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  • Robert T. Odeman

    ID Card

    Born Martin Hoyer, Robert took Robert T. Odeman as his stage name when he began a professional career as an actor and musician. A classical pianist, Robert gave concerts throughout Europe, but a hand injury tragically ended his concert career. 1933-39: In 1935 Robert opened a cabaret in Hamburg. One year later the Nazis shut it down, charging that it was politically subversive. Robert then moved to Berlin where he developed a close relationship with a male friend who was pressured to denounce Robert to…

    Robert T. Odeman
  • Abraham Soep

    ID Card

    Abraham, known as "Bram," was born to a religious Jewish family in Amsterdam. After graduating from high school, Bram went into the diamond business with his father. By 1924 he and his wife, Tonie, had three children. Bram served as president of the Amsterdam Jewish community. 1933-39: The Soeps had a large and comfortable home. Bram and his wife often traveled abroad, and each summer the family rented a home near the seashore in Zandvoort. In 1937 Bram's son Benno joined him in the diamond…

    Abraham Soep
  • Gideon Boissevain

    ID Card

    Gideon was known affectionately as "Gi" by his family and friends. His parents were descended from the Huguenots, French Protestants who came to the Netherlands in the 16th and 17th centuries. Gi had two brothers and two sisters, and his father worked in the insurance business. 1933-39: Gi had a large circle of friends, both Christians and Jews, and after school they all liked to get together. He and his friends enjoyed taking bike trips, having parties, and playing records. In the mid-1930s his parents…

    Gideon Boissevain
  • Sam Itzkowitz describes forced labor in the Makow ghetto

    Oral History

    The Germans invaded Poland in September 1939. When Makow was occupied, Sam fled to Soviet territory. He returned to Makow for provisions, but was forced to remain in the ghetto. In 1942, he was deported to Auschwitz. As the Soviet army advanced in 1944, Sam and other prisoners were sent to camps in Germany. The inmates were put on a death march early in 1945. American forces liberated Sam after he escaped during a bombing raid.

    Sam Itzkowitz describes forced labor in the Makow ghetto
  • Fela Warschau describes the Feldafing displaced persons camp

    Oral History

    Fela was liberated at Bergen-Belsen by the British army in 1945. She went to a displaced persons (DP) camp administered by the Americans in Feldafing, near Munich. She married in the DP camp in 1946, and eventually immigrated to the United States.

    Fela Warschau describes the Feldafing displaced persons camp
  • Edwarda Kleinfeld Rorat describes emotions upon liberation

    Oral History

    After the German invasion in 1939, Edwarda and her family left Warsaw and moved to a small village near Lublin. Her parents were murdered by German soldiers in 1942. Edwarda was eventually taken in by the Rorat family. The Rorats owned a village store. She lived under their protection throughout the war and continued to live with them after liberation. She completed her education in Poland and later immigrated to the United States.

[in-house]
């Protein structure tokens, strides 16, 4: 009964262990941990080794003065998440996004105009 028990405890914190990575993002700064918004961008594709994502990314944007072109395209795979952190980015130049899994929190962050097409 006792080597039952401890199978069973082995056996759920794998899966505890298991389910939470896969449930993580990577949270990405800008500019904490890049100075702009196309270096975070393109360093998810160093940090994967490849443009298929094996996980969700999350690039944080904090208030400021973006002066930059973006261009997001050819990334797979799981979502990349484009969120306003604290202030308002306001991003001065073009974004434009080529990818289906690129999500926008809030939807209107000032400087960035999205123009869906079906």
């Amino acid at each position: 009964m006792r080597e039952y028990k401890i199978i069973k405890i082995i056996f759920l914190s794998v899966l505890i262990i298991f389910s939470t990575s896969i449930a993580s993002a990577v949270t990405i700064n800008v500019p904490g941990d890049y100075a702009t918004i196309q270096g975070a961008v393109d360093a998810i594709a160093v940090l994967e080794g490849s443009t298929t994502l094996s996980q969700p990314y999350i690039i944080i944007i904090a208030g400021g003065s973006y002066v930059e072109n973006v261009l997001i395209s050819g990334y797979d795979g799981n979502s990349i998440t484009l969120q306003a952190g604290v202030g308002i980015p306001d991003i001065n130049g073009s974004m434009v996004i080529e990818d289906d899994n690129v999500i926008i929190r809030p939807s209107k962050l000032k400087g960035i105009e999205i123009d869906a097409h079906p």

Tags: liberation
    Edwarda Kleinfeld Rorat describes emotions upon liberation
  • Last Diary Entry Written by Otto Wolf

    Timeline Event

    April 13, 1945. On this date, Otto Wolf, a teen diarist who chronicled his family's experience in hiding, wrote his last diary entry before his death.

    Last Diary Entry Written by Otto Wolf
  • Soviet and US Troops Meet at Torgau

    Timeline Event

    April 25, 1945. On this date, Soviet and American troops met at Torgau, Germany.

    Soviet and US Troops Meet at Torgau
  • Zigmond Adler

    ID Card

    Zigmond's parents were Czechoslovakian Jews who had emigrated to Belgium. His mother, Rivka, was a shirtmaker. She had come to Belgium as a young woman to find a steady job, following her older brother, Jermie, who had moved his family to Liege several years earlier. In Liege, Rivka met and married Otto Adler, a businessman. The couple looked forward to raising a family. 1933-39: Zigmond was born to the Adlers in 1936, but his mother died one year later. His father remarried, but the marriage didn't last.…

    Zigmond Adler
  • Gitla Zoberman

    ID Card

    Gitla was the second-youngest of four girls born to observant Jewish parents. They made their home in Sandomierz, a predominantly Catholic town on the Vistula River. Her father owned a small bookstore across from the town hall, selling school texts and novels. Gitla attended public school before enrolling in a Catholic girls' high school. In the winter, Gitla enjoyed skating on the Vistula. 1933-39: In 1937 Gitla moved to Katowice, a large town on the Polish-German border. There, she enrolled in a…

    Gitla Zoberman

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